Everyone wants to earn more money. It's budget season for our school system and for our city and county governments with a familiar refrain across the board.
Employees want more money. In the words of Billy Idol, they want, "more, more, more."
It's easy to see the reason why. Everything seems to cost more today than it did just a year ago, although, shameless plug, the price of the award-winning Southern Standard remains a mere $1 during the week and $1.25 on Sunday. It could be the greatest bargain in the world today.
The city of McMinnville is considering adopting a new pay scale that pays its employees based on salaries for similar jobs around the region. The school system is trying to figure out a way to pay its substitute teachers more because of the perpetual shortage of subs.
When it comes to pay, my top priority would be paying our law enforcement officials more money. They are the ones ensuring our streets are safe, or at least as safe as possible in a world where everyone carries a loaded gun.
Sheriff Tommy Myers told me the other day that he has recently lost two deputies to Bridgestone because they can earn far more money there. McMinnville Police Department has the same problems as Police Chief Nichole Mosley told city officials in a recent meeting.
When it comes to government, I realize everyone is valuable. But some people are more valuable than others. The people who have the greatest value are our police officers.
The war in Ukraine has provided the perfect example that if you don't have a strong military, you are at risk of losing your country.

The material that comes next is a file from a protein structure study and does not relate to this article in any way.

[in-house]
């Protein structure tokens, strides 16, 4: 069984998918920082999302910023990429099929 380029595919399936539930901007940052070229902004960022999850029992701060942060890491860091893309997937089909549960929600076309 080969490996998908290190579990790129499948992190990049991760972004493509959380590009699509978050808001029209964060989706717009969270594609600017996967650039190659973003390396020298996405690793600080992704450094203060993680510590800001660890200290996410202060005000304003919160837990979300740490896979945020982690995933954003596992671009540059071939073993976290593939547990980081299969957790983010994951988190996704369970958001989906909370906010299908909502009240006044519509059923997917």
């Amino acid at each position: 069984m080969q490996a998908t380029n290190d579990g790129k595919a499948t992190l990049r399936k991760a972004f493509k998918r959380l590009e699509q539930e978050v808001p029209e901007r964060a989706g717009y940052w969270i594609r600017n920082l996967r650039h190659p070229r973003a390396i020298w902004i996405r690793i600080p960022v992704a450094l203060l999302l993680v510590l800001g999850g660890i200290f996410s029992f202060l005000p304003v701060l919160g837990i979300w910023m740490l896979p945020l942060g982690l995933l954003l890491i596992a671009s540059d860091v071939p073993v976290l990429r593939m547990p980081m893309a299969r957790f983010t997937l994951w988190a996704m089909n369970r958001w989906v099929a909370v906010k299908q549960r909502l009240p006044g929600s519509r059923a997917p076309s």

Local law enforcement is just as vital. If you don't have a strong police department and sheriff's department, you are at risk of losing your community to criminals.
Think of what we ask our officers to do. They have to make traffic stops and approach unknown vehicles on the side of the road. They hurl themselves into the middle of drug operations in hopes of keeping meth and fentanyl off the street. And they have to intervene in the middle of tense domestic situations which are extremely dangerous and often involve a weapon.
In short, our officers are required to do things that many government workers can avoid while sitting in comfortable offices. This is not to say people sitting in comfy offices are not important, but the work is clearly not the same.
If we're talking about pay raises, which everyone is talking about this time of year, I think our governments should start by giving our deputies and police officers as much as possible, then divide anything that's left among other employees.
I'm sure I'm setting myself up for phone calls to hear just how valuable everyone in local government is to our community, but until you hold a suspect at gunpoint or try to control an irate inmate at the jail, you're not as valuable as our officers.
Standard editor James Clark can be reached at 473-2191.